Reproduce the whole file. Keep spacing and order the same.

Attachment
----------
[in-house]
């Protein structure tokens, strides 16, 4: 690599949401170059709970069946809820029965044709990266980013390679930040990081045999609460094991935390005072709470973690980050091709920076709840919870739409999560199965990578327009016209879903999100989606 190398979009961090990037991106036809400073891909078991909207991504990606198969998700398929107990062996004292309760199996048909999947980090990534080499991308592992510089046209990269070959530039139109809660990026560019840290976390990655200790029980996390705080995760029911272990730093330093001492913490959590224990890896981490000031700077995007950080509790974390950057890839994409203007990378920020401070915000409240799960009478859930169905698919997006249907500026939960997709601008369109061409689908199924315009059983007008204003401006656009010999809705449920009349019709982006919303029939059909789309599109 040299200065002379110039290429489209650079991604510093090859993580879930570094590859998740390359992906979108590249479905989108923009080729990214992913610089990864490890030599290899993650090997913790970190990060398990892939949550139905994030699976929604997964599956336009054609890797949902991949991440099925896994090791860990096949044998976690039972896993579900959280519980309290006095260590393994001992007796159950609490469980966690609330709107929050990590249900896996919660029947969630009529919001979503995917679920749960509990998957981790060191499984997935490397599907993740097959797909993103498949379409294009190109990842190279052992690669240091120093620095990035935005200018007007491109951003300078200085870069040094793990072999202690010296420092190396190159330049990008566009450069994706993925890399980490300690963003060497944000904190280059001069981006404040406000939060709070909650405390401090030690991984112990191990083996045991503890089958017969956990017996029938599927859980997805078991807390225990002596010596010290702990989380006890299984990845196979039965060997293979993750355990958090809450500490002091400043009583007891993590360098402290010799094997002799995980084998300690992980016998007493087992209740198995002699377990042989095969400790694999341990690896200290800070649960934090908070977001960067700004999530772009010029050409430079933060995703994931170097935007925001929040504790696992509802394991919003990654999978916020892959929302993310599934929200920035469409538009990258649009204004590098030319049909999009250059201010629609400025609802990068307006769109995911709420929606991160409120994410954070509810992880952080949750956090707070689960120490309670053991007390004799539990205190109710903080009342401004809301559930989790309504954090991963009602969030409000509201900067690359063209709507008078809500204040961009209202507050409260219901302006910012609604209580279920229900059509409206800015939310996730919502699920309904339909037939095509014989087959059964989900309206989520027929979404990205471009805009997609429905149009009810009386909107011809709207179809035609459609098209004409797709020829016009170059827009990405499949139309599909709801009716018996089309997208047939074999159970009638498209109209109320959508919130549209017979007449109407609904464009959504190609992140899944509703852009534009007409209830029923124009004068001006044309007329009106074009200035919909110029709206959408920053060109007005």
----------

[in-house]
């Protein structure tokens, strides 16, 4: 690599949401170059709970069946809820029965044709990266980013390679930040990081045999609460094991935390005072709470973690980050091709920076709840919870739409999560199965990578327009016209879903999100989606 190398979009961090990037991106036809400073891909078991909207991504990606198969998700398929107990062996004292309760199996048909999947980090990534080499991308592992510089046209990269070959530039139109809660990026560019840290976390990655200790029980996390705080995760029911272990730093330093001492913490959590224990890896981490000031700077995007950080509790974390950057890839994409203007990378920020401070915000409240799960009478859930169905698919997006249907500026939960997709601008369109061409689908199924315009059983007008204003401006656009010999809705449920009349019709982006919303029939059909789309599109 040299200065002379110039290429489209650079991604510093090859993580879930570094590859998740390359992906979108590249479905989108923009080729990214992913610089990864490890030599290899993650090997913790970190990060398990892939949550139905994030699976929604997964599956336009054609890797949902991949991440099925896994090791860990096949044998976690039972896993579900959280519980309290006095260590393994001992007796159950609490469980966690609330709107929050990590249900896996919660029947969630009529919001979503995917679920749960509990998957981790060191499984997935490397599907993740097959797909993103498949379409294009190109990842190279052992690669240091120093620095990035935005200018007007491109951003300078200085870069040094793990072999202690010296420092190396190159330049990008566009450069994706993925890399980490300690963003060497944000904190280059001069981006404040406000939060709070909650405390401090030690991984112990191990083996045991503890089958017969956990017996029938599927859980997805078991807390225990002596010596010290702990989380006890299984990845196979039965060997293979993750355990958090809450500490002091400043009583007891993590360098402290010799094997002799995980084998300690992980016998007493087992209740198995002699377990042989095969400790694999341990690896200290800070649960934090908070977001960067700004999530772009010029050409430079933060995703994931170097935007925001929040504790696992509802394991919003990654999978916020892959929302993310599934929200920035469409538009990258649009204004590098030319049909999009250059201010629609400025609802990068307006769109995911709420929606991160409120994410954070509810992880952080949750956090707070689960120490309670053991007390004799539990205190109710903080009342401004809301559930989790309504954090991963009602969030409000509201900067690359063209709507008078809500204040961009209202507050409260219901302006910012609604209580279920229900059509409206800015939310996730919502699920309904339909037939095509014989087959059964989900309206989520027929979404990205471009805009997609429905149009009810009386909107011809709207179809035609459609098209004409797709020829016009170059827009990405499949139309599909709801009716018996089309997208047939074999159970009638498209109209109320959508919130549209017979007449109407609904464009959504190609992140899944509703852009534009007409209830029923124009004068001006044309007329009106074009200035919909110029709206959408920053060109007005």